sent to the bottom by a speedier and more heavily armed enemy
at the firing distance favorable for the latter. A number of
our cruisers were to find this out to their bitter grief. The
utter mistakenness of the peacetime opinion of the navy staff
was shown by the War, which forced the introduction, whenever
possible, of modified armament in old ships and better armament
in newer ones. If in the battle of Skagerrak the German ships
had had the tonnage, the armament, the same speed as the English
ships, the British navy would have found a watery grave beneath
the hurricane of the more accurate and more effective German
carried on a different naval policy in those days. There, on
principle, the entire emphasis was laid on giving every single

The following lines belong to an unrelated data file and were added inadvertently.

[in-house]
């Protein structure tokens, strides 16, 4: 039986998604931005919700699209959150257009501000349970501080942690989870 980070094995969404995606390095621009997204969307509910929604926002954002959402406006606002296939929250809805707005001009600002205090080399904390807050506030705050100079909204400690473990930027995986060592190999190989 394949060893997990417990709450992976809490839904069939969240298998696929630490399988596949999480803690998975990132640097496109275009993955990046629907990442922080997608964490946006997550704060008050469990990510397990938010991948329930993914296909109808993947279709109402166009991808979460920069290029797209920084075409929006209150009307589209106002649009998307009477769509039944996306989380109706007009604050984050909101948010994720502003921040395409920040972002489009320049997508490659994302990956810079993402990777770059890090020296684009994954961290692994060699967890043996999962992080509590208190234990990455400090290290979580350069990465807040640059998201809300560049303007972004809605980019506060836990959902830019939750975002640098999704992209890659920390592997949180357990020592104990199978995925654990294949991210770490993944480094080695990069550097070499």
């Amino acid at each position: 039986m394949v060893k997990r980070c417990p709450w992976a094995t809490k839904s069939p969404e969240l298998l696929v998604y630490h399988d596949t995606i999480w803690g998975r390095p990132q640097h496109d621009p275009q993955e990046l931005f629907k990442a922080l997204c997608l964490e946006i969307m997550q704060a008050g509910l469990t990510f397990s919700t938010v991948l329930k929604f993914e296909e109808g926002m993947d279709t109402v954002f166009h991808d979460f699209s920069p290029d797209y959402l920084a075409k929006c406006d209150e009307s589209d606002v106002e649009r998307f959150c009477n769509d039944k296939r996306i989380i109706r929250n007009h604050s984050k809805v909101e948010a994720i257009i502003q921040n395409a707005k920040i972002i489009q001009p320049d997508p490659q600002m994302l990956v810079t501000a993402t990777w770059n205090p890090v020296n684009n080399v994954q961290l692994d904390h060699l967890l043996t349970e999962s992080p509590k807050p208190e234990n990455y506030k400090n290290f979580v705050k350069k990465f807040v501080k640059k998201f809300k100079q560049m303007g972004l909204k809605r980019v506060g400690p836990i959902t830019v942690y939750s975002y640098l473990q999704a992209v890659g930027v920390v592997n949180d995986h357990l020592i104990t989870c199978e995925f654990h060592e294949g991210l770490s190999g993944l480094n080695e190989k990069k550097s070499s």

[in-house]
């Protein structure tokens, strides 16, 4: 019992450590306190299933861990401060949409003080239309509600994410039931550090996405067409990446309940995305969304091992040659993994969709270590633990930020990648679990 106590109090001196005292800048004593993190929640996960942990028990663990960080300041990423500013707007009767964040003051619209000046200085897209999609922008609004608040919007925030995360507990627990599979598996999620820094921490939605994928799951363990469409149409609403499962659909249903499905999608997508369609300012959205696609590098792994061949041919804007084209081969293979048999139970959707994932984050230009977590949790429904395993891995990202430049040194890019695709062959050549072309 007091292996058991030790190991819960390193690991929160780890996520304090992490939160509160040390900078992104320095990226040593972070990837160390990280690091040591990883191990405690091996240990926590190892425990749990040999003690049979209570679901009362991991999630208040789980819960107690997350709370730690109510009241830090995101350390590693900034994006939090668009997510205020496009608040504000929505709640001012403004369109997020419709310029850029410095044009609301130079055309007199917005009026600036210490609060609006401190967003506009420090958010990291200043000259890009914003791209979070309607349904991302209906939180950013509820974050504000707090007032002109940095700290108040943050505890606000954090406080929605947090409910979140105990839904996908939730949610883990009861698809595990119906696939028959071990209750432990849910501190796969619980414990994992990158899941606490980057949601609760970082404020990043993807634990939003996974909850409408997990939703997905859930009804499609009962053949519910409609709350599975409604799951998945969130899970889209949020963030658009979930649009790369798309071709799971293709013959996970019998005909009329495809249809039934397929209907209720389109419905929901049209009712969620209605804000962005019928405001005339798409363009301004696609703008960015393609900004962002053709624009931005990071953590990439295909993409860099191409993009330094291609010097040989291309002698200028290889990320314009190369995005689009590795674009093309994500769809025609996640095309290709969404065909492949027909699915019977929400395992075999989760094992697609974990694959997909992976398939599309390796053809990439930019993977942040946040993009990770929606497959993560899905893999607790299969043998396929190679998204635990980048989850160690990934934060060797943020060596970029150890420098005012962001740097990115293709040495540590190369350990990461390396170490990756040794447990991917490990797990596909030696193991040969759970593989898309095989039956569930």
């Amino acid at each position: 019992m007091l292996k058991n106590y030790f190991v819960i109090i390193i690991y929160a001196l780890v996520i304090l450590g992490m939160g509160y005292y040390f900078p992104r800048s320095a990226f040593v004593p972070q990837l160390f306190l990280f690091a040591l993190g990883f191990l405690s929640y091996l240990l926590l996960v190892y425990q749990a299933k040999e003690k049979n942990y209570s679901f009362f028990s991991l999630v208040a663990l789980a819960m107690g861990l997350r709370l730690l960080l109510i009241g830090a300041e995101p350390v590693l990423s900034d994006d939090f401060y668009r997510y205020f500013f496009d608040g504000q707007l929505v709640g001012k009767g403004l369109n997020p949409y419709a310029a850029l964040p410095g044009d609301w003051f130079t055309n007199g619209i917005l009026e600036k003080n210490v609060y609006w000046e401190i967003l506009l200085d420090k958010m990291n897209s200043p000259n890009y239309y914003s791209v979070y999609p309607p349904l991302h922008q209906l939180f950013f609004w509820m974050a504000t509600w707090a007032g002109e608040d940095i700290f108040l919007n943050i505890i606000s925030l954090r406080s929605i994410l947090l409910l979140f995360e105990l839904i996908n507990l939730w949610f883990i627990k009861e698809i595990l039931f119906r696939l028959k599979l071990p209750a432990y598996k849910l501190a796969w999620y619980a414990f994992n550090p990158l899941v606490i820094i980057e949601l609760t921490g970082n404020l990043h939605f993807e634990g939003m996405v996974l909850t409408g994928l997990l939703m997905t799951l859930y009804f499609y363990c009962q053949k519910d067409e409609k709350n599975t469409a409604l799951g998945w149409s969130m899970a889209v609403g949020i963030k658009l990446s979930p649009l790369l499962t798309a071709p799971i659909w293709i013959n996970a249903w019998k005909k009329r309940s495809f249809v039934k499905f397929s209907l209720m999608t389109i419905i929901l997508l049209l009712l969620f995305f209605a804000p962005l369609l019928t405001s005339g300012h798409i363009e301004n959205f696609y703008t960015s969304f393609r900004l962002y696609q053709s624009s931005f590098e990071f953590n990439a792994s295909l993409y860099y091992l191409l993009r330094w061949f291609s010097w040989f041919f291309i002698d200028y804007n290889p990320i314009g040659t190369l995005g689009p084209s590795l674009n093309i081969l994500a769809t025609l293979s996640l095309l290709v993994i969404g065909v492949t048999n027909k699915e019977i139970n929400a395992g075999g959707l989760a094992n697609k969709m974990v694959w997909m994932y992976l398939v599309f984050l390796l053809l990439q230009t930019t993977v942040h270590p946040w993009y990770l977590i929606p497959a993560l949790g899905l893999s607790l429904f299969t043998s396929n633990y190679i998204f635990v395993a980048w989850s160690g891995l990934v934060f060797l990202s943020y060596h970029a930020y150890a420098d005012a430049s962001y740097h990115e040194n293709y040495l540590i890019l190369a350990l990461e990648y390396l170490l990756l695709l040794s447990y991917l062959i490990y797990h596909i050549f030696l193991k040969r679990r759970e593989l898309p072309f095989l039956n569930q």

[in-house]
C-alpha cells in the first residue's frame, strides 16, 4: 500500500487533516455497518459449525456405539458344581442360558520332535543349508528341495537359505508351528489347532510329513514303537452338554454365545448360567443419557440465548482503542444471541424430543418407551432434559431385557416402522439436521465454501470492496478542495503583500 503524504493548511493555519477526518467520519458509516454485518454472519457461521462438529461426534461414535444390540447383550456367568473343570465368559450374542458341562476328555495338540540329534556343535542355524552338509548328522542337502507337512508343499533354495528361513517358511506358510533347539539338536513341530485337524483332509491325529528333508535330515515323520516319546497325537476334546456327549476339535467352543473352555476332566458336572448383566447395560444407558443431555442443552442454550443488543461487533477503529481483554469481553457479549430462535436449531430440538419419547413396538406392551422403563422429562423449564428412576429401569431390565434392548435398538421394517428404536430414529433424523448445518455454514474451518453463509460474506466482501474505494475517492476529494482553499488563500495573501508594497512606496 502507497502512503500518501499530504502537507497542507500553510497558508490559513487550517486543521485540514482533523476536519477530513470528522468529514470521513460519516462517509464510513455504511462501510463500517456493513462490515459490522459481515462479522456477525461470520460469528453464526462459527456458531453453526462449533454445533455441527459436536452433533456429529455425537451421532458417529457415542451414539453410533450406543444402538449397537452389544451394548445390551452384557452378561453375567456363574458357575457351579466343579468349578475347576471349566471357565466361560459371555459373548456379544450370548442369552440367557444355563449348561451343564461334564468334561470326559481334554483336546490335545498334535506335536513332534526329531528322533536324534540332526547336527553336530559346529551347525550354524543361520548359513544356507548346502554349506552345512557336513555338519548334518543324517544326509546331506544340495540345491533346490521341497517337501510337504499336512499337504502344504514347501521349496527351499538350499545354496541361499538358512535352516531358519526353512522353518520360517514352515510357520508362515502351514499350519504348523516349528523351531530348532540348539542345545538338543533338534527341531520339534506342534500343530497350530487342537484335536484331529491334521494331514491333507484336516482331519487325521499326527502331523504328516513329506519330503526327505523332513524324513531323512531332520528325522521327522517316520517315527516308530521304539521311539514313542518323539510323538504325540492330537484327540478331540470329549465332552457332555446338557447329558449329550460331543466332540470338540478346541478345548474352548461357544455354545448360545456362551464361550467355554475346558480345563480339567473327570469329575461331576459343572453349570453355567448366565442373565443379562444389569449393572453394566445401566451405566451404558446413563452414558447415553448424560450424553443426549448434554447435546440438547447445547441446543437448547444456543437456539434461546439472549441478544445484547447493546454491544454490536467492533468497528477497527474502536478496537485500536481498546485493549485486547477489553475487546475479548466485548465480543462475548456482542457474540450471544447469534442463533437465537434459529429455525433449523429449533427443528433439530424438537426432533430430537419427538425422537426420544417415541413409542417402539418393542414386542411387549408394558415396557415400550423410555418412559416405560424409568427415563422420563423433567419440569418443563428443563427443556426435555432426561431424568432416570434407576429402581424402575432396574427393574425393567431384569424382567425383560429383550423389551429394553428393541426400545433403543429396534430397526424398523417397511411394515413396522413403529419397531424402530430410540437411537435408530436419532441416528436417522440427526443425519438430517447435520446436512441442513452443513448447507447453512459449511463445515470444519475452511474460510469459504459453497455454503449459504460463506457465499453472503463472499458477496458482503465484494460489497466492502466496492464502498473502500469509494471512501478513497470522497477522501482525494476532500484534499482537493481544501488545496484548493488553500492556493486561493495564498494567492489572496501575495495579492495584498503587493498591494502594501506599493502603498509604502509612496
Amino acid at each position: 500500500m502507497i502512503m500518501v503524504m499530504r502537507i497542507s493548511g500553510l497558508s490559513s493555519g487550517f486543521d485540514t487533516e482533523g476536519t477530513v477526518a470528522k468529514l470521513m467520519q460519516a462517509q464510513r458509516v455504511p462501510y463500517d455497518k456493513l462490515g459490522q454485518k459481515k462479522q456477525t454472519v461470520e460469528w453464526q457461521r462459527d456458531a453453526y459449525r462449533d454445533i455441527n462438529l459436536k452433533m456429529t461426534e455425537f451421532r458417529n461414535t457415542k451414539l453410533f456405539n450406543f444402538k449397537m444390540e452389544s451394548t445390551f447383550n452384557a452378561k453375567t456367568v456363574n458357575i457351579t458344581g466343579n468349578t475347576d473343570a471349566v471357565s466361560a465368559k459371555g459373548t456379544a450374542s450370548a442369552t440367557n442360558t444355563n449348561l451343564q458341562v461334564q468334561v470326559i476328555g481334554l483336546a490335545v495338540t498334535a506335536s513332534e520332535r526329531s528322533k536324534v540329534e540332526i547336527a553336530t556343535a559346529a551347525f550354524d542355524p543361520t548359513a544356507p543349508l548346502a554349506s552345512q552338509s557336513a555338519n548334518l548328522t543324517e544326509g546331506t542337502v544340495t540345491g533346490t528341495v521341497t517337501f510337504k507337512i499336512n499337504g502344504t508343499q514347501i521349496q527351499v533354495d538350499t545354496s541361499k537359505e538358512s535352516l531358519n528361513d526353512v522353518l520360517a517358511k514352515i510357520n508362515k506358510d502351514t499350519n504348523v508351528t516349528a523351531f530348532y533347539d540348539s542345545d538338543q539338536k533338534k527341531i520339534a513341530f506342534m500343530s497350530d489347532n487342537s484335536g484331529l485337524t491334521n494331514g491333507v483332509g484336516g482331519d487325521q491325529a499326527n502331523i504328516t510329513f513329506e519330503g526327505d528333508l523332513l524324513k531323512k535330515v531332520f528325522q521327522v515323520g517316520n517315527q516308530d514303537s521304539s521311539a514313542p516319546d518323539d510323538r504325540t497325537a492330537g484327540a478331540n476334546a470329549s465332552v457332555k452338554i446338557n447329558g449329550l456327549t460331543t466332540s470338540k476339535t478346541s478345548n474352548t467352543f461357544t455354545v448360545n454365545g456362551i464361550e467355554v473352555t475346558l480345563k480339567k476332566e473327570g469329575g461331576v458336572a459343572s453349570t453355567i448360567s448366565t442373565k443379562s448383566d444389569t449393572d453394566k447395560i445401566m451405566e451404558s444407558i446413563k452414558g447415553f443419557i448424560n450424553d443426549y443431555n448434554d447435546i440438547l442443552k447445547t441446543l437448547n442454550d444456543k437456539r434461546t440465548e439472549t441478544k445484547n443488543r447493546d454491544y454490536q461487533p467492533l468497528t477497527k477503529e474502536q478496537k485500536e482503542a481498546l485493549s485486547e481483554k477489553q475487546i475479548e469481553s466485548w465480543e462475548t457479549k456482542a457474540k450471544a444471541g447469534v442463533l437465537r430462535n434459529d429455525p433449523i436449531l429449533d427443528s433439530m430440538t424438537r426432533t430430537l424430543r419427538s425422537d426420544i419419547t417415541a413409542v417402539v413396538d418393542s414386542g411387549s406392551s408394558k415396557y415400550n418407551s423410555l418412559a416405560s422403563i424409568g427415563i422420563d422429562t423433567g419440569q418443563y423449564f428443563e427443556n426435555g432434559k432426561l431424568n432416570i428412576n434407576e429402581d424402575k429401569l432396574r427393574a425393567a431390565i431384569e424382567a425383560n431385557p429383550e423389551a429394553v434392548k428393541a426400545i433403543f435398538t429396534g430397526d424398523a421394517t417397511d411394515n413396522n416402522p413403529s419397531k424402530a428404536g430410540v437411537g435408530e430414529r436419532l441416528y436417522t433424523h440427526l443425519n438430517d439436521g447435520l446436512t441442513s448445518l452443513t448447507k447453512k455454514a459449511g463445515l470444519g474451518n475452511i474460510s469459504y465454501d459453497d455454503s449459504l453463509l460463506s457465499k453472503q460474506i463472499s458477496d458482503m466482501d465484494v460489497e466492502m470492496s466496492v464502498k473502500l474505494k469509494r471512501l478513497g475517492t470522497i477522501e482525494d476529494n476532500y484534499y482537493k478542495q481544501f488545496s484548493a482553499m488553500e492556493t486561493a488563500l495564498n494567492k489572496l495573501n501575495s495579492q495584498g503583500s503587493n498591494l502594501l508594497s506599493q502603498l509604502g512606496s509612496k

new ship superior fighting power over the presumable adversary.
The result was a greater possibility of offensive utilization
of the navy.
the staff of the land army still kept free of such basically
false trains of thought, the navy, which unfortunately had better
'parliamentary' representation, succumbed to the spirit of parliament.
It was organized on the basis of half-baked ideas and was later
used in a similar way. What immortal fame the navy nevertheless
achieved could only be set to the account of the skill of the
German armaments worker and the ability and incomparable heroism
of the individual officers and crews. If the previous naval
high command had shown corresponding intelligence, these sacrifices
would not have been in vain.
perhaps it was precisely the superior parliamentary dexterity